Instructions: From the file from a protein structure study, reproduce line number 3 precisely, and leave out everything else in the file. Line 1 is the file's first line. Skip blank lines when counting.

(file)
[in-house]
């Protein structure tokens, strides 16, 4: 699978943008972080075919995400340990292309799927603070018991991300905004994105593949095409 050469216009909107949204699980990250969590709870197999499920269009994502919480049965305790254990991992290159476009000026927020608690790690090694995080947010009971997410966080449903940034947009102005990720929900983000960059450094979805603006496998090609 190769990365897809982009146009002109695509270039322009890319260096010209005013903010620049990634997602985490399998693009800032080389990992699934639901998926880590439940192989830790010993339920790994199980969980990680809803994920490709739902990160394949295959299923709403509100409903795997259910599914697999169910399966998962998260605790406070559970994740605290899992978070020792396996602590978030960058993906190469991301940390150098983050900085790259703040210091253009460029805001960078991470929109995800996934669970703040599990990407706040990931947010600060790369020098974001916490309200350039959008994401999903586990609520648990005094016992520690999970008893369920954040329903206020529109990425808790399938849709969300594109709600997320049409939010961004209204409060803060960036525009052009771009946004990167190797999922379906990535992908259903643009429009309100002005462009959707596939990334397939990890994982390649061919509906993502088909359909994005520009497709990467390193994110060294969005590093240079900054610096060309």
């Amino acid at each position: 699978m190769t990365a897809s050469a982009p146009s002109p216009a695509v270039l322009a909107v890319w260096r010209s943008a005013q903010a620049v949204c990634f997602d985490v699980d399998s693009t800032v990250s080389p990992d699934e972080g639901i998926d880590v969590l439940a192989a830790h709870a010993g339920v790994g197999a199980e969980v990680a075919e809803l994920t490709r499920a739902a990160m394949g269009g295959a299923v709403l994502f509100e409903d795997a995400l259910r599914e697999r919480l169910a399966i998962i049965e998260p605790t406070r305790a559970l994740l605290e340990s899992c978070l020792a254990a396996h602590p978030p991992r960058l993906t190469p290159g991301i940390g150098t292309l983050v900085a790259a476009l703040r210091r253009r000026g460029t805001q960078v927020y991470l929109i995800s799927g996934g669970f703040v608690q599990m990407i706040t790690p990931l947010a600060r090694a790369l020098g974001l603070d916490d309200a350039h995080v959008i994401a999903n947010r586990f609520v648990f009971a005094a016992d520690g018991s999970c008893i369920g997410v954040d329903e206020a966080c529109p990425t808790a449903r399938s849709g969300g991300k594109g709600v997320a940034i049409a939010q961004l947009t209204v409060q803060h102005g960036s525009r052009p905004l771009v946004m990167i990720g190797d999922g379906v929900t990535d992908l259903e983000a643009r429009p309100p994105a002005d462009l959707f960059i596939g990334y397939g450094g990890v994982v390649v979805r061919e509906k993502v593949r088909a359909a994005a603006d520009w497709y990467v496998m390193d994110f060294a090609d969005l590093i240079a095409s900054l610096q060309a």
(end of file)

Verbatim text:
């Amino acid at each position: 699978m190769t990365a897809s050469a982009p146009s002109p216009a695509v270039l322009a909107v890319w260096r010209s943008a005013q903010a620049v949204c990634f997602d985490v699980d399998s693009t800032v990250s080389p990992d699934e972080g639901i998926d880590v969590l439940a192989a830790h709870a010993g339920v790994g197999a199980e969980v990680a075919e809803l994920t490709r499920a739902a990160m394949g269009g295959a299923v709403l994502f509100e409903d795997a995400l259910r599914e697999r919480l169910a399966i998962i049965e998260p605790t406070r305790a559970l994740l605290e340990s899992c978070l020792a254990a396996h602590p978030p991992r960058l993906t190469p290159g991301i940390g150098t292309l983050v900085a790259a476009l703040r210091r253009r000026g460029t805001q960078v927020y991470l929109i995800s799927g996934g669970f703040v608690q599990m990407i706040t790690p990931l947010a600060r090694a790369l020098g974001l603070d916490d309200a350039h995080v959008i994401a999903n947010r586990f609520v648990f009971a005094a016992d520690g018991s999970c008893i369920g997410v954040d329903e206020a966080c529109p990425t808790a449903r399938s849709g969300g991300k594109g709600v997320a940034i049409a939010q961004l947009t209204v409060q803060h102005g960036s525009r052009p905004l771009v946004m990167i990720g190797d999922g379906v929900t990535d992908l259903e983000a643009r429009p309100p994105a002005d462009l959707f960059i596939g990334y397939g450094g990890v994982v390649v979805r061919e509906k993502v593949r088909a359909a994005a603006d520009w497709y990467v496998m390193d994110f060294a090609d969005l590093i240079a095409s900054l610096q060309a």